Plant maturity is a term used with annual flowers and vegetables to indicate when the plants flower or set fruit. When it comes to vegetables, however, maturity is not so well defined.
It is generally accepted that maturity is the point in which you can start picking vegetables, whether they’re ripened fruits (like tomatoes and eggplants), fully-formed but still tightly-closed flower buds (like broccoli and artichokes), or full-sized roots (like beets and radishes).
For seeds that are usually sowed directly in the soil, like corn and radishes, time to maturity is measured from the day the seed germinates to the day the plant is harvested.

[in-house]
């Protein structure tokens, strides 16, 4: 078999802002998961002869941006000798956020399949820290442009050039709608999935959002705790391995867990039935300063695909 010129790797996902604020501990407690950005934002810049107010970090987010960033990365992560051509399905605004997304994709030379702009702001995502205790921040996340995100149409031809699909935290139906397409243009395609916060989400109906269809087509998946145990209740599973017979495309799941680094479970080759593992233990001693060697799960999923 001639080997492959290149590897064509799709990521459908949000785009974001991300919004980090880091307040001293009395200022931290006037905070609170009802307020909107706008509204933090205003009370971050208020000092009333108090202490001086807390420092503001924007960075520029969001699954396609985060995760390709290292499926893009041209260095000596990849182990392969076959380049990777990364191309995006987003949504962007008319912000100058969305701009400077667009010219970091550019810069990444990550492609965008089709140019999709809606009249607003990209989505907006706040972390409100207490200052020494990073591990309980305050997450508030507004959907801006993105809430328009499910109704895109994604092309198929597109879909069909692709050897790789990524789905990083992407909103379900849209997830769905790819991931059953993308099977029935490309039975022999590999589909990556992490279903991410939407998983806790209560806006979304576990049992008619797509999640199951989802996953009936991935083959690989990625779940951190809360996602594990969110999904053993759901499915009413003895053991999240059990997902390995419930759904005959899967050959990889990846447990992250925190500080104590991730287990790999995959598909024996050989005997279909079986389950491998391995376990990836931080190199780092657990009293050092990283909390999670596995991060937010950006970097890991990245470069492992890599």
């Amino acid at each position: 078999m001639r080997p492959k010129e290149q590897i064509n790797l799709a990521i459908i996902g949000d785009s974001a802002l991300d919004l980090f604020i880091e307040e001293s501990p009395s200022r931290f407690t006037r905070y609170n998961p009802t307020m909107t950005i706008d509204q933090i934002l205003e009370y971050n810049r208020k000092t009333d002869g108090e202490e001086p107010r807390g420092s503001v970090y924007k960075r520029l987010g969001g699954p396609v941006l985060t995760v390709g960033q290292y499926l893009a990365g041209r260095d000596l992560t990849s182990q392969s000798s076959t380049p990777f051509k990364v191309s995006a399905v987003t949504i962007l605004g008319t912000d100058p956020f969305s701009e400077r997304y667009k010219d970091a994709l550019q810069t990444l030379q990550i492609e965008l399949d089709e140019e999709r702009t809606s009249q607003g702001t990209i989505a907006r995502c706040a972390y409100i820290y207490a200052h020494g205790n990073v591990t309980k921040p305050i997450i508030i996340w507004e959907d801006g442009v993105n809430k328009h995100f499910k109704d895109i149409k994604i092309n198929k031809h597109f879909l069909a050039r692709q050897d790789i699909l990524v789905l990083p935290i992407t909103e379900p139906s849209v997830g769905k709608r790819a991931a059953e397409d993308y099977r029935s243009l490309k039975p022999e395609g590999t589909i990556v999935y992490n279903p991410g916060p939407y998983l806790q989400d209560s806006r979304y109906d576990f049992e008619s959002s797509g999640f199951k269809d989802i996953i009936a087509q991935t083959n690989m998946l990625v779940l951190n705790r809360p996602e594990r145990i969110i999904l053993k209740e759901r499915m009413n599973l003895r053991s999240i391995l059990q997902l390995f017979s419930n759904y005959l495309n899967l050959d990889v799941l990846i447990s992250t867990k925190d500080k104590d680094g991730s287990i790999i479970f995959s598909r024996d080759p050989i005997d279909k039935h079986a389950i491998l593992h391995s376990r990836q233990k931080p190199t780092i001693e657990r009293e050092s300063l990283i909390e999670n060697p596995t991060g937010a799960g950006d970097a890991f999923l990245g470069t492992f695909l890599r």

For seeds that are usually started indoors first and then planted in the garden, like tomatoes and peppers, time to maturity is measured from the day you transplant the seedlings in the soil to the day you pick the first ripe fruit.
Even then, the timing can vary widely because one person might sow their seeds earlier, when the soil is cooler and day length is shorter, while another person might start their seeds later under more favorable conditions. And that leads to another important factor that affects days to maturity…